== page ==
Dutch musicals' troublesome image or why socio-politically relevant Dutch musicals are rare

4 minutes to read
Maud Schoonen

Are quality socio-politically relevant Dutch musicals simply not made or are we too ashamed to visit them?

In the column Daan Rutten wrote before attending Hamilton that night, he states that the Netherlands produce ‘Disney-like (re)productions initiated by producer Joop van de Ende’. He then compares Dutch musicals to those produced in the United States and Great Britain. There, according to Rutten, ‘musicals are being made with great quality and socio-political relevance’. Reading Rutten’s column made me wonder: do these musicals really exist only on Broadway and West End?

I believe that the problem in the Netherlands is not that these musicals aren’t made. The problem is that these musicals suffer from a downward spiral resulting in a bad image. Small theater companies that want to make a change in the commercialized musical business lead by Stage Entertainment (Joop van de Ende) hardly have a chance of survival and have to rely heavily on funding. Drastic changes in the allocation of these funds can kill these innovative companies. This happened in 2016 when the Dutch Fonds Podiumkunsten cut off subsidies to 23 theater companies for the period 2017-2020. So, are there really no box office hits of good quality and with socio-political relevance in the Netherlands?


The image of Dutch musicals

Rutten seems to have conveniently forgotten about one of the most successful Dutch musicals: Soldaat van Oranje. This Dutch musical about World War II resistance hero Erik Hazelhoff Roelfzema has sold out every evening since its premiere in 2010.  By November 2017 2,5 million people had visited the show. The musical touches on issues of collective memory (Matters, 2016) and national identity (Elenbaas, 2013) and uses innovative technologies like a rotating stage. It seems an obvious example of a quality Dutch musical with socio-political relevance. So can’t Rutten and a large part of the Dutch population acknowledge that these musicals are produced?

The tone of voice Rutten takes in his article mirrors exactly the prevalent thought in society: Dutch musicals are not of high quality and merely offer entertainment. Over the years, Dutch musicals have transformed into a genre people feel slightly embarrassed to visit. In short, the image of Dutch musicals is far from positive. A prime example of this sentiment is this campaign banner the SGP political party used recently. It reads: ‘SGP, because you find park maintenance more important than theater shows’.

SGP campaign banner critical of theater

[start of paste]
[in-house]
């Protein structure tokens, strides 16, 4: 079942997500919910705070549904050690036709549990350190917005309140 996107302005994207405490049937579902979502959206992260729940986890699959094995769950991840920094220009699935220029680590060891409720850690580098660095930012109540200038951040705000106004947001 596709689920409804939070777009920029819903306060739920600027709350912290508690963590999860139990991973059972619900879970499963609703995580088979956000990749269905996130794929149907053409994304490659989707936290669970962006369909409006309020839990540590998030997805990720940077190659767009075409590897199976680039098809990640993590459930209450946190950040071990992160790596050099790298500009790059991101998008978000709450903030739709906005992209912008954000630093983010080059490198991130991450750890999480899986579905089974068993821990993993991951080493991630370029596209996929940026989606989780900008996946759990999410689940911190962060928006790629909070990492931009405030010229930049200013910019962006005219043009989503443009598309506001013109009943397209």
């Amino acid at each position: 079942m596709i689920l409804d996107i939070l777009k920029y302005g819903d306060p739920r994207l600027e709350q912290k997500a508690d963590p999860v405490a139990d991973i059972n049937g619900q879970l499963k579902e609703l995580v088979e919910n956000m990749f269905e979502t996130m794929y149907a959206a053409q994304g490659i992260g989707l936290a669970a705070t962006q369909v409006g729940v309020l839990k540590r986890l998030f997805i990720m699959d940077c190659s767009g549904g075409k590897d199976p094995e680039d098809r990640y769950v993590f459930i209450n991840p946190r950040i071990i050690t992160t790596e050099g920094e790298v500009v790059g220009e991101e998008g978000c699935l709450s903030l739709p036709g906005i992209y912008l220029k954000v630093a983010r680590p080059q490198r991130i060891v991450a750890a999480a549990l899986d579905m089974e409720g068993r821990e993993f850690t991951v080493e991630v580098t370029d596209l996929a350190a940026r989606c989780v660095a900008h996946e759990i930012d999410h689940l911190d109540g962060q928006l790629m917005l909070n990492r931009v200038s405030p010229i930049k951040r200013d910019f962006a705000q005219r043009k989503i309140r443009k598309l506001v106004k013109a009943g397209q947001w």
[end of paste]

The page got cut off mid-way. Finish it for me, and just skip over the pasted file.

When politicians state that theater isn’t important for society this could be seen as merely reflecting a lack of vision. However, this statement has grave consequences. Innovative productions will have an even harder time getting their shows into the theaters. More importantly, the Dutch population is led to believe that theater is not worthy of the taxpayer’s money. This means that theatre producers will likely produce only shows that will attract large numbers of visitors, instead of stimulating what is innovative. Big companies like Stage Entertainment are just about forced to produce another Disney remake or a classic like Mama Mia. Soldaat van Oranje - created by New Productions - started as an innovative initiative, but ended up as a commercially wrung success, being extended over and over again. New Productions can now call itself one of the big commercial players. So, as Rutten carefully suggests, should we blame these companies for not making socio-relevant musicals?


Who’s to blame

There are multiple problems with the landscape of Dutch musicals. This makes it extremely complicated to put the blame on one person or company. I believe that this problem is not solely the fault of the behemoth Stage Entertainment or of New Productions. The image of Dutch musicals these days seems to have fallen into a downwards spiral with many of the stakeholders. Theater companies are forced to produce trite shows fearing they otherwise would miss out on audiences. Part of this audience in turn loses interest in Dutch musicals, prompting their politicians to exclaim populist slogans criticizing the theater sector. The circle is then completed: lacking funding to create innovative productions, companies will opt for commercially safer options. Whether this spiral can be broken is hard to say. Big producers could try to refresh the musical repertoire and not delve into what we have already seen, but one can’t blame them for not doing so. Perhaps most importantly, politics could embrace theater and musicals because good quality, socially relevant pieces can be an enrichment for society.

Not spreading damaging statements about theater in order to win votes would be an excellent start. However, reinstating funding for Dutch musicals is an absolute necessity. The Netherlands as a country is too small to nurture production houses that want to make innovative musicals without relying on funding. The innovative commercial Dutch 3D musical Sky that had to quit business early is an example of this. The Dutch musical market will not change itself overnight. Not all that is socially relevant is popular or profitable. Something fundamental has to change to overcome the neoliberalization of this field: musicals killed off prematurely and endlessly repeated classics are an obvious indication of this, and result in the troublesome image of Dutch musicals.

All that remains for us is to hope that in 2050 several new and innovative productions will be in the spotlight, and that we won't read that Soldaat van Oranje is extended for yet another year.



Elenbaas, L. (2013) Van boek naar film
Matters, I. (2016)  Cultureel geheugen in Nederlandse musicals